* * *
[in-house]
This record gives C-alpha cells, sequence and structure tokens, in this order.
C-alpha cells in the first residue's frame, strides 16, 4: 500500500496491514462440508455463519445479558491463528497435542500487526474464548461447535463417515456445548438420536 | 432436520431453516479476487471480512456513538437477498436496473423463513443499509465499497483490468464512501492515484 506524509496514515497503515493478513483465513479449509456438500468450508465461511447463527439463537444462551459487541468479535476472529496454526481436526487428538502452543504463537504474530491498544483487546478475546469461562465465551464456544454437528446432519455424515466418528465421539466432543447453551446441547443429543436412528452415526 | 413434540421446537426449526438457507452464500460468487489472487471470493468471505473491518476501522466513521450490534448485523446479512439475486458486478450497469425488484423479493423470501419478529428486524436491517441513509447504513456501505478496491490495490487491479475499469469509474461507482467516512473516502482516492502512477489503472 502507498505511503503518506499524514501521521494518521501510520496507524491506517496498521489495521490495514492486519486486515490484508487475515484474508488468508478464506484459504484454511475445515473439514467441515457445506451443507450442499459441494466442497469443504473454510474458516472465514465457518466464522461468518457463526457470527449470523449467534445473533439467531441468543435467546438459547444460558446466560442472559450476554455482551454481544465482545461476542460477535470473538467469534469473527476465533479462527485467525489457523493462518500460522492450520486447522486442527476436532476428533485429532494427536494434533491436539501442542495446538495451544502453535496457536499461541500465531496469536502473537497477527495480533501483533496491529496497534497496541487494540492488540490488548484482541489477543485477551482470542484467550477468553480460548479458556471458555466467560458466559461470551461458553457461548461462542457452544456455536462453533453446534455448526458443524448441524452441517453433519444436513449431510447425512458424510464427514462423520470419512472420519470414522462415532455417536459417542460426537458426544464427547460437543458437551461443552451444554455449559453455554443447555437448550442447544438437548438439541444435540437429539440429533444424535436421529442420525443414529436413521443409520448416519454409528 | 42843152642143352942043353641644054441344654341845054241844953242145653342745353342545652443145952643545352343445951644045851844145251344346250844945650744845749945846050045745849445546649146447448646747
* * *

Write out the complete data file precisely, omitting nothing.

[in-house]
This record gives C-alpha cells, sequence and structure tokens, in this order.
C-alpha cells in the first residue's frame, strides 16, 4: 500500500496491514462440508455463519445479558491463528497435542500487526474464548461447535463417515456445548438420536 | 432436520431453516479476487471480512456513538437477498436496473423463513443499509465499497483490468464512501492515484 506524509496514515497503515493478513483465513479449509456438500468450508465461511447463527439463537444462551459487541468479535476472529496454526481436526487428538502452543504463537504474530491498544483487546478475546469461562465465551464456544454437528446432519455424515466418528465421539466432543447453551446441547443429543436412528452415526 | 413434540421446537426449526438457507452464500460468487489472487471470493468471505473491518476501522466513521450490534448485523446479512439475486458486478450497469425488484423479493423470501419478529428486524436491517441513509447504513456501505478496491490495490487491479475499469469509474461507482467516512473516502482516492502512477489503472 502507498505511503503518506499524514501521521494518521501510520496507524491506517496498521489495521490495514492486519486486515490484508487475515484474508488468508478464506484459504484454511475445515473439514467441515457445506451443507450442499459441494466442497469443504473454510474458516472465514465457518466464522461468518457463526457470527449470523449467534445473533439467531441468543435467546438459547444460558446466560442472559450476554455482551454481544465482545461476542460477535470473538467469534469473527476465533479462527485467525489457523493462518500460522492450520486447522486442527476436532476428533485429532494427536494434533491436539501442542495446538495451544502453535496457536499461541500465531496469536502473537497477527495480533501483533496491529496497534497496541487494540492488540490488548484482541489477543485477551482470542484467550477468553480460548479458556471458555466467560458466559461470551461458553457461548461462542457452544456455536462453533453446534455448526458443524448441524452441517453433519444436513449431510447425512458424510464427514462423520470419512472420519470414522462415532455417536459417542460426537458426544464427547460437543458437551461443552451444554455449559453455554443447555437448550442447544438437548438439541444435540437429539440429533444424535436421529442420525443414529436413521443409520448416519454409528 | 42843152642143352942043353641644054441344654341845054241844953242145653342745353342545652443145952643545352343445951644045851844145251344346250844945650744845749945846050045745849445546649146447448646747